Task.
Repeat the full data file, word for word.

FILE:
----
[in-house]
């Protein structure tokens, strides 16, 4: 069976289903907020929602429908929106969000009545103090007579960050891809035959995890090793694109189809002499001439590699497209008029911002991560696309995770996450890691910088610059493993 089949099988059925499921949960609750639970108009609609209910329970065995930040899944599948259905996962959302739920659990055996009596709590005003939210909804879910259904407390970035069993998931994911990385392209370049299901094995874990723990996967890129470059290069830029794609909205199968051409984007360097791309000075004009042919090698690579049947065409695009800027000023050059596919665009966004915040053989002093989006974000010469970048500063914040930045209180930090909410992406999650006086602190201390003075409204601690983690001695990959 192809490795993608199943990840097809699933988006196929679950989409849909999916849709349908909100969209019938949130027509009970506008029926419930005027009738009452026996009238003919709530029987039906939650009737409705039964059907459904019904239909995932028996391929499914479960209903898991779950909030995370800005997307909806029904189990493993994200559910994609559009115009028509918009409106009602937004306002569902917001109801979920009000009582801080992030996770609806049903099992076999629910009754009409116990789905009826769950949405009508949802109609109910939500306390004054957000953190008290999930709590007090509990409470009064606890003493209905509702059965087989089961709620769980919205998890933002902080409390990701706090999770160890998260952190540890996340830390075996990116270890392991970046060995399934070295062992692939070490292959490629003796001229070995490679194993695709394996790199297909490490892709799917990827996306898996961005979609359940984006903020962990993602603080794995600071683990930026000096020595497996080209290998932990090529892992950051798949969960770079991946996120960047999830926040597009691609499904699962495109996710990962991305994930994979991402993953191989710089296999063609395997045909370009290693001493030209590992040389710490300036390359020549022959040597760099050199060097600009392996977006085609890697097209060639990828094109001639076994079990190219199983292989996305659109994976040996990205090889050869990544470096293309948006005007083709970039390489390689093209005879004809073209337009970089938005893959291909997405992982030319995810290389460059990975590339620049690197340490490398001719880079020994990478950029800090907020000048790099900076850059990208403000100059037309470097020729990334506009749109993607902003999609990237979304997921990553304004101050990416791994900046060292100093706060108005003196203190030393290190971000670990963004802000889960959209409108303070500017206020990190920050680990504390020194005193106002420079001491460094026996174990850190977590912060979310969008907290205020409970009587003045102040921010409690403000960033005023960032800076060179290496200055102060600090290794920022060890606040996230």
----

[in-house]
């Protein structure tokens, strides 16, 4: 069976289903907020929602429908929106969000009545103090007579960050891809035959995890090793694109189809002499001439590699497209008029911002991560696309995770996450890691910088610059493993 089949099988059925499921949960609750639970108009609609209910329970065995930040899944599948259905996962959302739920659990055996009596709590005003939210909804879910259904407390970035069993998931994911990385392209370049299901094995874990723990996967890129470059290069830029794609909205199968051409984007360097791309000075004009042919090698690579049947065409695009800027000023050059596919665009966004915040053989002093989006974000010469970048500063914040930045209180930090909410992406999650006086602190201390003075409204601690983690001695990959 192809490795993608199943990840097809699933988006196929679950989409849909999916849709349908909100969209019938949130027509009970506008029926419930005027009738009452026996009238003919709530029987039906939650009737409705039964059907459904019904239909995932028996391929499914479960209903898991779950909030995370800005997307909806029904189990493993994200559910994609559009115009028509918009409106009602937004306002569902917001109801979920009000009582801080992030996770609806049903099992076999629910009754009409116990789905009826769950949405009508949802109609109910939500306390004054957000953190008290999930709590007090509990409470009064606890003493209905509702059965087989089961709620769980919205998890933002902080409390990701706090999770160890998260952190540890996340830390075996990116270890392991970046060995399934070295062992692939070490292959490629003796001229070995490679194993695709394996790199297909490490892709799917990827996306898996961005979609359940984006903020962990993602603080794995600071683990930026000096020595497996080209290998932990090529892992950051798949969960770079991946996120960047999830926040597009691609499904699962495109996710990962991305994930994979991402993953191989710089296999063609395997045909370009290693001493030209590992040389710490300036390359020549022959040597760099050199060097600009392996977006085609890697097209060639990828094109001639076994079990190219199983292989996305659109994976040996990205090889050869990544470096293309948006005007083709970039390489390689093209005879004809073209337009970089938005893959291909997405992982030319995810290389460059990975590339620049690197340490490398001719880079020994990478950029800090907020000048790099900076850059990208403000100059037309470097020729990334506009749109993607902003999609990237979304997921990553304004101050990416791994900046060292100093706060108005003196203190030393290190971000670990963004802000889960959209409108303070500017206020990190920050680990504390020194005193106002420079001491460094026996174990850190977590912060979310969008907290205020409970009587003045102040921010409690403000960033005023960032800076060179290496200055102060600090290794920022060890606040996230």